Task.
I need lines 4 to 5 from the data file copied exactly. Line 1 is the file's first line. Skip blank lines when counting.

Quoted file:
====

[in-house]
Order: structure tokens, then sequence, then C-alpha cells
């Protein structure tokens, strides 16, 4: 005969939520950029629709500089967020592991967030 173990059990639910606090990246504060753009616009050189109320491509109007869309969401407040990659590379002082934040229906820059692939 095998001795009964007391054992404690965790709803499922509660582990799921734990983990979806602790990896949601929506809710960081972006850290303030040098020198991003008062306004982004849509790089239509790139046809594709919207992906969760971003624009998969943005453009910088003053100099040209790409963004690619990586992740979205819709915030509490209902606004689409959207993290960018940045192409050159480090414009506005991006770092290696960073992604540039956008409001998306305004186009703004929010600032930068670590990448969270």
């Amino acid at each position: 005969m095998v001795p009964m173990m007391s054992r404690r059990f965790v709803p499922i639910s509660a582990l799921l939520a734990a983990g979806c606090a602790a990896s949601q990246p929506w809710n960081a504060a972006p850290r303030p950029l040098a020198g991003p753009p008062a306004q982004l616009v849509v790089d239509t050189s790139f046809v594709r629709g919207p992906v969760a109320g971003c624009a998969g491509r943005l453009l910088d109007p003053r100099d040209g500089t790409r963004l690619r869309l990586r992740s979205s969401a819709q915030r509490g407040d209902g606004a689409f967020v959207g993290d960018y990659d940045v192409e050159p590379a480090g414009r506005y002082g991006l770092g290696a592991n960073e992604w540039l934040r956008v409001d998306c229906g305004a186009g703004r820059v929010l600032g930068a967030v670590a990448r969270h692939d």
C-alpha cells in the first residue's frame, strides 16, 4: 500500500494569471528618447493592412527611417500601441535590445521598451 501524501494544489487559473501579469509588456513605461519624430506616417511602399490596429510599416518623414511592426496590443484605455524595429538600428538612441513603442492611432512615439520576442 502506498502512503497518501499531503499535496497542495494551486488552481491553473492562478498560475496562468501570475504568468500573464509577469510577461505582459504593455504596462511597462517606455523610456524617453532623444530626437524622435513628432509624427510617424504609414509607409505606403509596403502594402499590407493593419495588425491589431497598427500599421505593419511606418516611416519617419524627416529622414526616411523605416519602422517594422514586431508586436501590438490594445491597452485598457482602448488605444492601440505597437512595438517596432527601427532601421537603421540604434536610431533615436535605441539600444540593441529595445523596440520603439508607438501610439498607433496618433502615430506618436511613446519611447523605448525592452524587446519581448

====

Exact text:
């Amino acid at each position: 005969m095998v001795p009964m173990m007391s054992r404690r059990f965790v709803p499922i639910s509660a582990l799921l939520a734990a983990g979806c606090a602790a990896s949601q990246p929506w809710n960081a504060a972006p850290r303030p950029l040098a020198g991003p753009p008062a306004q982004l616009v849509v790089d239509t050189s790139f046809v594709r629709g919207p992906v969760a109320g971003c624009a998969g491509r943005l453009l910088d109007p003053r100099d040209g500089t790409r963004l690619r869309l990586r992740s979205s969401a819709q915030r509490g407040d209902g606004a689409f967020v959207g993290d960018y990659d940045v192409e050159p590379a480090g414009r506005y002082g991006l770092g290696a592991n960073e992604w540039l934040r956008v409001d998306c229906g305004a186009g703004r820059v929010l600032g930068a967030v670590a990448r969270h692939d």
C-alpha cells in the first residue's frame, strides 16, 4: 500500500494569471528618447493592412527611417500601441535590445521598451 501524501494544489487559473501579469509588456513605461519624430506616417511602399490596429510599416518623414511592426496590443484605455524595429538600428538612441513603442492611432512615439520576442 502506498502512503497518501499531503499535496497542495494551486488552481491553473492562478498560475496562468501570475504568468500573464509577469510577461505582459504593455504596462511597462517606455523610456524617453532623444530626437524622435513628432509624427510617424504609414509607409505606403509596403502594402499590407493593419495588425491589431497598427500599421505593419511606418516611416519617419524627416529622414526616411523605416519602422517594422514586431508586436501590438490594445491597452485598457482602448488605444492601440505597437512595438517596432527601427532601421537603421540604434536610431533615436535605441539600444540593441529595445523596440520603439508607438501610439498607433496618433502615430506618436511613446519611447523605448525592452524587446519581448